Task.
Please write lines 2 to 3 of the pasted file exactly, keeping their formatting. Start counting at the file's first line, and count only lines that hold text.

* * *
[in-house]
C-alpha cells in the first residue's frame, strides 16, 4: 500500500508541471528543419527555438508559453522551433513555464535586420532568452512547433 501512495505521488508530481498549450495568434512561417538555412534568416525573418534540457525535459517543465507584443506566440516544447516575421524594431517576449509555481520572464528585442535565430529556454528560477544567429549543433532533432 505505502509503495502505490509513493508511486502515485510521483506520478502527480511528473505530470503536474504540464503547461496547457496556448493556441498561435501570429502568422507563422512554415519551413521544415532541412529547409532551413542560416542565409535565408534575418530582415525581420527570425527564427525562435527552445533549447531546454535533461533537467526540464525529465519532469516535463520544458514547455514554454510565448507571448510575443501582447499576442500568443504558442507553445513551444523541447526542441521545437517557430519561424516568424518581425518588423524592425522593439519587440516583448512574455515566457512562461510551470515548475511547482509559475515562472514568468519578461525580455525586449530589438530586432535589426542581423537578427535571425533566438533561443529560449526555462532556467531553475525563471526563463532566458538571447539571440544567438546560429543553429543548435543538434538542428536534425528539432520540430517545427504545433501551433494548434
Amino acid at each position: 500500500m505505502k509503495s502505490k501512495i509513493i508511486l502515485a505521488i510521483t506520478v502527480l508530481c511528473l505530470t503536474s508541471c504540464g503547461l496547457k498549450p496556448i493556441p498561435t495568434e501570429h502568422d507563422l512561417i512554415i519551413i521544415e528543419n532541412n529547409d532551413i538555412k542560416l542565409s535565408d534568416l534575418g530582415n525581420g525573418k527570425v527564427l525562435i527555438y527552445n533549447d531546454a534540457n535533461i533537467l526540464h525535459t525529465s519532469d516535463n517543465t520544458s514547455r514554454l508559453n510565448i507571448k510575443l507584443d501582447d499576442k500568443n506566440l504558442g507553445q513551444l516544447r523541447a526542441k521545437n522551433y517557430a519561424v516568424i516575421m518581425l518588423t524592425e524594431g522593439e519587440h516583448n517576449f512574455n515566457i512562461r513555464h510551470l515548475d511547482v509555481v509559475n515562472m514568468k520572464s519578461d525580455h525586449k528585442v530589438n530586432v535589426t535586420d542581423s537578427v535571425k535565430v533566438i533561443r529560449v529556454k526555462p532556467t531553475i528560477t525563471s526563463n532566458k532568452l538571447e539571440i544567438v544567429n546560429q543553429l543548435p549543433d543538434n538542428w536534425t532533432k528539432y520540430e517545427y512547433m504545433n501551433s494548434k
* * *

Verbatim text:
C-alpha cells in the first residue's frame, strides 16, 4: 500500500508541471528543419527555438508559453522551433513555464535586420532568452512547433 501512495505521488508530481498549450495568434512561417538555412534568416525573418534540457525535459517543465507584443506566440516544447516575421524594431517576449509555481520572464528585442535565430529556454528560477544567429549543433532533432 505505502509503495502505490509513493508511486502515485510521483506520478502527480511528473505530470503536474504540464503547461496547457496556448493556441498561435501570429502568422507563422512554415519551413521544415532541412529547409532551413542560416542565409535565408534575418530582415525581420527570425527564427525562435527552445533549447531546454535533461533537467526540464525529465519532469516535463520544458514547455514554454510565448507571448510575443501582447499576442500568443504558442507553445513551444523541447526542441521545437517557430519561424516568424518581425518588423524592425522593439519587440516583448512574455515566457512562461510551470515548475511547482509559475515562472514568468519578461525580455525586449530589438530586432535589426542581423537578427535571425533566438533561443529560449526555462532556467531553475525563471526563463532566458538571447539571440544567438546560429543553429543548435543538434538542428536534425528539432520540430517545427504545433501551433494548434
Amino acid at each position: 500500500m505505502k509503495s502505490k501512495i509513493i508511486l502515485a505521488i510521483t506520478v502527480l508530481c511528473l505530470t503536474s508541471c504540464g503547461l496547457k498549450p496556448i493556441p498561435t495568434e501570429h502568422d507563422l512561417i512554415i519551413i521544415e528543419n532541412n529547409d532551413i538555412k542560416l542565409s535565408d534568416l534575418g530582415n525581420g525573418k527570425v527564427l525562435i527555438y527552445n533549447d531546454a534540457n535533461i533537467l526540464h525535459t525529465s519532469d516535463n517543465t520544458s514547455r514554454l508559453n510565448i507571448k510575443l507584443d501582447d499576442k500568443n506566440l504558442g507553445q513551444l516544447r523541447a526542441k521545437n522551433y517557430a519561424v516568424i516575421m518581425l518588423t524592425e524594431g522593439e519587440h516583448n517576449f512574455n515566457i512562461r513555464h510551470l515548475d511547482v509555481v509559475n515562472m514568468k520572464s519578461d525580455h525586449k528585442v530589438n530586432v535589426t535586420d542581423s537578427v535571425k535565430v533566438i533561443r529560449v529556454k526555462p532556467t531553475i528560477t525563471s526563463n532566458k532568452l538571447e539571440i544567438v544567429n546560429q543553429l543548435p549543433d543538434n538542428w536534425t532533432k528539432y520540430e517545427y512547433m504545433n501551433s494548434k